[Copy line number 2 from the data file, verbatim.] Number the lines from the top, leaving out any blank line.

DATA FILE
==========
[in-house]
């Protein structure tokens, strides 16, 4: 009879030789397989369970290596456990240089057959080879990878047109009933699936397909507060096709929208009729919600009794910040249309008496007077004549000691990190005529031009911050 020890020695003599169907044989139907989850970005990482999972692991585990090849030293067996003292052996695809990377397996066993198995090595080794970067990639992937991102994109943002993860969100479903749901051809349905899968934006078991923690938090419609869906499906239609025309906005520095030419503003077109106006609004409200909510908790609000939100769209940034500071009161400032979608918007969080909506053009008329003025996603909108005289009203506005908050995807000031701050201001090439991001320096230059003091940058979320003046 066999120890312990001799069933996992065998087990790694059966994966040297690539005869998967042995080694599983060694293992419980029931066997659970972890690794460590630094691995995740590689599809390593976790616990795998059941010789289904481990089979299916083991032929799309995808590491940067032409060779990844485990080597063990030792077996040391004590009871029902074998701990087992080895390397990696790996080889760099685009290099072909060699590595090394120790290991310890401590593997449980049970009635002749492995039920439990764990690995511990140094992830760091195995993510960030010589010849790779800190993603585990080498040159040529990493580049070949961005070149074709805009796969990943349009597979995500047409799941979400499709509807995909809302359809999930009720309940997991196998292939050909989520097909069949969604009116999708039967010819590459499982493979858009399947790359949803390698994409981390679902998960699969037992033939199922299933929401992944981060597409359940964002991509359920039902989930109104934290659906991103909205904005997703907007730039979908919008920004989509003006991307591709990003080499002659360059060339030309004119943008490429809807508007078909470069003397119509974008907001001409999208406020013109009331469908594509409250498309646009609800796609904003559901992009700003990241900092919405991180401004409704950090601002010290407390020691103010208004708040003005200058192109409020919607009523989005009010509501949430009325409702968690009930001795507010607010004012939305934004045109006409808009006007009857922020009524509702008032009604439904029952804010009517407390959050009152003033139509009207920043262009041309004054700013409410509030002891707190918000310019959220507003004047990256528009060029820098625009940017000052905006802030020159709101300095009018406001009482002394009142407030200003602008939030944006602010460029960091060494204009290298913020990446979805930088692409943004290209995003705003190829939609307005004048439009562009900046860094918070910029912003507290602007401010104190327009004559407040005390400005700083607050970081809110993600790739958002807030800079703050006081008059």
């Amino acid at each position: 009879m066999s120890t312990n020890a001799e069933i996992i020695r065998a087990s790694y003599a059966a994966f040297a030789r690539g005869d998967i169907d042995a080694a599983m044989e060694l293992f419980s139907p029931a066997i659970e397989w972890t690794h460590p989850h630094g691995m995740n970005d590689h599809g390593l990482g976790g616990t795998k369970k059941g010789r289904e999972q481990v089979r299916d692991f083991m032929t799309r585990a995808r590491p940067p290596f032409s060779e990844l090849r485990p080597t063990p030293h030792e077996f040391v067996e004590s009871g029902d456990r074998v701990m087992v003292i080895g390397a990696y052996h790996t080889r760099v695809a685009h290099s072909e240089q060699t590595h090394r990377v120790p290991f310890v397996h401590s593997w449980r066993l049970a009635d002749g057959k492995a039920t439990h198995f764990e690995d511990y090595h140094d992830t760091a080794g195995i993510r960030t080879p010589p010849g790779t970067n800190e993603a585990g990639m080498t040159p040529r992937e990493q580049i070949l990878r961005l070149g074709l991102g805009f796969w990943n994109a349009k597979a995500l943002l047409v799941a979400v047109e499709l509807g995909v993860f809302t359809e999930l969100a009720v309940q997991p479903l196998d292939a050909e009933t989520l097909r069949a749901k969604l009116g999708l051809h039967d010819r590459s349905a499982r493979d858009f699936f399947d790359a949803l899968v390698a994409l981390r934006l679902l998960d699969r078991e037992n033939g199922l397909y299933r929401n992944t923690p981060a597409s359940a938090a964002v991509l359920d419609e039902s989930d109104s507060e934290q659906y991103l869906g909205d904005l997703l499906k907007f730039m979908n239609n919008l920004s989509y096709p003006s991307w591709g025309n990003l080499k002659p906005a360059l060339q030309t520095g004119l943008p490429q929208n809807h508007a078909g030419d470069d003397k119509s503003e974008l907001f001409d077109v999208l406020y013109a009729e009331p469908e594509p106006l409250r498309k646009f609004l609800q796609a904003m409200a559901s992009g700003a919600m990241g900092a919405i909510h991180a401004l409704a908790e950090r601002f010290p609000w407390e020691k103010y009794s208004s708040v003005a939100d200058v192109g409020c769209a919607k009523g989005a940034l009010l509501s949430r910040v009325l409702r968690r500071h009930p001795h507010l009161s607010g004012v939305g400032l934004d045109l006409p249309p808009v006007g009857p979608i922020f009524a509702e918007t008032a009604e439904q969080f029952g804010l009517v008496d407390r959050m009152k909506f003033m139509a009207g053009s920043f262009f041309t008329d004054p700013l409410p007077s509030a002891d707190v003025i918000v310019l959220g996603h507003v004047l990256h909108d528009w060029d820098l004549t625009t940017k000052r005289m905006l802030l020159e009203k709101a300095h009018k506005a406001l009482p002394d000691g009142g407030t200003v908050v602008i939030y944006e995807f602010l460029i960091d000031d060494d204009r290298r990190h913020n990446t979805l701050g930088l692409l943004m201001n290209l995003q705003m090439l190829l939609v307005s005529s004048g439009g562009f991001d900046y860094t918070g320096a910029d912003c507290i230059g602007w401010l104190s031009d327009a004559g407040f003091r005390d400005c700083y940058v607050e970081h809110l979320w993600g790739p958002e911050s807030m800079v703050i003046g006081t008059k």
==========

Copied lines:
């Protein structure tokens, strides 16, 4: 009879030789397989369970290596456990240089057959080879990878047109009933699936397909507060096709929208009729919600009794910040249309008496007077004549000691990190005529031009911050 020890020695003599169907044989139907989850970005990482999972692991585990090849030293067996003292052996695809990377397996066993198995090595080794970067990639992937991102994109943002993860969100479903749901051809349905899968934006078991923690938090419609869906499906239609025309906005520095030419503003077109106006609004409200909510908790609000939100769209940034500071009161400032979608918007969080909506053009008329003025996603909108005289009203506005908050995807000031701050201001090439991001320096230059003091940058979320003046 066999120890312990001799069933996992065998087990790694059966994966040297690539005869998967042995080694599983060694293992419980029931066997659970972890690794460590630094691995995740590689599809390593976790616990795998059941010789289904481990089979299916083991032929799309995808590491940067032409060779990844485990080597063990030792077996040391004590009871029902074998701990087992080895390397990696790996080889760099685009290099072909060699590595090394120790290991310890401590593997449980049970009635002749492995039920439990764990690995511990140094992830760091195995993510960030010589010849790779800190993603585990080498040159040529990493580049070949961005070149074709805009796969990943349009597979995500047409799941979400499709509807995909809302359809999930009720309940997991196998292939050909989520097909069949969604009116999708039967010819590459499982493979858009399947790359949803390698994409981390679902998960699969037992033939199922299933929401992944981060597409359940964002991509359920039902989930109104934290659906991103909205904005997703907007730039979908919008920004989509003006991307591709990003080499002659360059060339030309004119943008490429809807508007078909470069003397119509974008907001001409999208406020013109009331469908594509409250498309646009609800796609904003559901992009700003990241900092919405991180401004409704950090601002010290407390020691103010208004708040003005200058192109409020919607009523989005009010509501949430009325409702968690009930001795507010607010004012939305934004045109006409808009006007009857922020009524509702008032009604439904029952804010009517407390959050009152003033139509009207920043262009041309004054700013409410509030002891707190918000310019959220507003004047990256528009060029820098625009940017000052905006802030020159709101300095009018406001009482002394009142407030200003602008939030944006602010460029960091060494204009290298913020990446979805930088692409943004290209995003705003190829939609307005004048439009562009900046860094918070910029912003507290602007401010104190327009004559407040005390400005700083607050970081809110993600790739958002807030800079703050006081008059």